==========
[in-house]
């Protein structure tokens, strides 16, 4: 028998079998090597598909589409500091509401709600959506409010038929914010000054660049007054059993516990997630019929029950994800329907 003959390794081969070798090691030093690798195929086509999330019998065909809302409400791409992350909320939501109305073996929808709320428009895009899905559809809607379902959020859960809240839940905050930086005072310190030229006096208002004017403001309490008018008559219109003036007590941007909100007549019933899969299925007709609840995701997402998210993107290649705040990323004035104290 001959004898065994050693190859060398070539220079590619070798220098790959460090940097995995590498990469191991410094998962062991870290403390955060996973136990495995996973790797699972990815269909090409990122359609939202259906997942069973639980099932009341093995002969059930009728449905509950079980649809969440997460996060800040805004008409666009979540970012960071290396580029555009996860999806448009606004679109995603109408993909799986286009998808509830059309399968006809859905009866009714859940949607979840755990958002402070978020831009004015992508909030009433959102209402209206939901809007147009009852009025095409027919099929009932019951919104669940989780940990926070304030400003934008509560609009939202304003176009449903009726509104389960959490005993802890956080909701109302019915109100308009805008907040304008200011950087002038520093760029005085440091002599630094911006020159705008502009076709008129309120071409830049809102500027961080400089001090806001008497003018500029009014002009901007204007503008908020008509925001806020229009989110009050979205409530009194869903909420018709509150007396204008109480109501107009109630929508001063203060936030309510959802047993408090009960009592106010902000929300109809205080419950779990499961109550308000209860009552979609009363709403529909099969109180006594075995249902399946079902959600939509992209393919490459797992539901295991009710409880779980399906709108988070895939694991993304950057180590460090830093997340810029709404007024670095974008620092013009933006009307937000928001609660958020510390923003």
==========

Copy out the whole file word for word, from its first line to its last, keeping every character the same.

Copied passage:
[in-house]
């Protein structure tokens, strides 16, 4: 028998079998090597598909589409500091509401709600959506409010038929914010000054660049007054059993516990997630019929029950994800329907 003959390794081969070798090691030093690798195929086509999330019998065909809302409400791409992350909320939501109305073996929808709320428009895009899905559809809607379902959020859960809240839940905050930086005072310190030229006096208002004017403001309490008018008559219109003036007590941007909100007549019933899969299925007709609840995701997402998210993107290649705040990323004035104290 001959004898065994050693190859060398070539220079590619070798220098790959460090940097995995590498990469191991410094998962062991870290403390955060996973136990495995996973790797699972990815269909090409990122359609939202259906997942069973639980099932009341093995002969059930009728449905509950079980649809969440997460996060800040805004008409666009979540970012960071290396580029555009996860999806448009606004679109995603109408993909799986286009998808509830059309399968006809859905009866009714859940949607979840755990958002402070978020831009004015992508909030009433959102209402209206939901809007147009009852009025095409027919099929009932019951919104669940989780940990926070304030400003934008509560609009939202304003176009449903009726509104389960959490005993802890956080909701109302019915109100308009805008907040304008200011950087002038520093760029005085440091002599630094911006020159705008502009076709008129309120071409830049809102500027961080400089001090806001008497003018500029009014002009901007204007503008908020008509925001806020229009989110009050979205409530009194869903909420018709509150007396204008109480109501107009109630929508001063203060936030309510959802047993408090009960009592106010902000929300109809205080419950779990499961109550308000209860009552979609009363709403529909099969109180006594075995249902399946079902959600939509992209393919490459797992539901295991009710409880779980399906709108988070895939694991993304950057180590460090830093997340810029709404007024670095974008620092013009933006009307937000928001609660958020510390923003």